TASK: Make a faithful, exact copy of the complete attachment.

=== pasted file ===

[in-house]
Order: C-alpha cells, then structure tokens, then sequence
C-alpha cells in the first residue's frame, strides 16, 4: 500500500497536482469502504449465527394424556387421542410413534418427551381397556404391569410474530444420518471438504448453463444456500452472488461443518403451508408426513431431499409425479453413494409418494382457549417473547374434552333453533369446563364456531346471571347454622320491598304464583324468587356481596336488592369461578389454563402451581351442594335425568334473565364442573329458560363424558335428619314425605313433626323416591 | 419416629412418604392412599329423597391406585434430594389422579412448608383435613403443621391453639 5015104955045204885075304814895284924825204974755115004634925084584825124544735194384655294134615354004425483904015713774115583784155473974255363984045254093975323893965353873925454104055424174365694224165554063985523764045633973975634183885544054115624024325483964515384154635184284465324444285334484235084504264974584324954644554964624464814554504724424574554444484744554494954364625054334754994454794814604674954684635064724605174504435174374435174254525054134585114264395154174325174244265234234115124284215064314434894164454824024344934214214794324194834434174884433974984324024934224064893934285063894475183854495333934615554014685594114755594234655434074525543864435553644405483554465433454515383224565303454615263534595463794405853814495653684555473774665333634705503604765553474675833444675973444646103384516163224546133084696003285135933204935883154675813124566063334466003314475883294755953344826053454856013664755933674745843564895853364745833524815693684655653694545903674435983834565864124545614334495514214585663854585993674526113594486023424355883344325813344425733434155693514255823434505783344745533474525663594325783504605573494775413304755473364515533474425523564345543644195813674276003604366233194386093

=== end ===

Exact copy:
[in-house]
Order: C-alpha cells, then structure tokens, then sequence
C-alpha cells in the first residue's frame, strides 16, 4: 500500500497536482469502504449465527394424556387421542410413534418427551381397556404391569410474530444420518471438504448453463444456500452472488461443518403451508408426513431431499409425479453413494409418494382457549417473547374434552333453533369446563364456531346471571347454622320491598304464583324468587356481596336488592369461578389454563402451581351442594335425568334473565364442573329458560363424558335428619314425605313433626323416591 | 419416629412418604392412599329423597391406585434430594389422579412448608383435613403443621391453639 5015104955045204885075304814895284924825204974755115004634925084584825124544735194384655294134615354004425483904015713774115583784155473974255363984045254093975323893965353873925454104055424174365694224165554063985523764045633973975634183885544054115624024325483964515384154635184284465324444285334484235084504264974584324954644554964624464814554504724424574554444484744554494954364625054334754994454794814604674954684635064724605174504435174374435174254525054134585114264395154174325174244265234234115124284215064314434894164454824024344934214214794324194834434174884433974984324024934224064893934285063894475183854495333934615554014685594114755594234655434074525543864435553644405483554465433454515383224565303454615263534595463794405853814495653684555473774665333634705503604765553474675833444675973444646103384516163224546133084696003285135933204935883154675813124566063334466003314475883294755953344826053454856013664755933674745843564895853364745833524815693684655653694545903674435983834565864124545614334495514214585663854585993674526113594486023424355883344325813344425733434155693514255823434505783344745533474525663594325783504605573494775413304755473364515533474425523564345543644195813674276003604366233194386093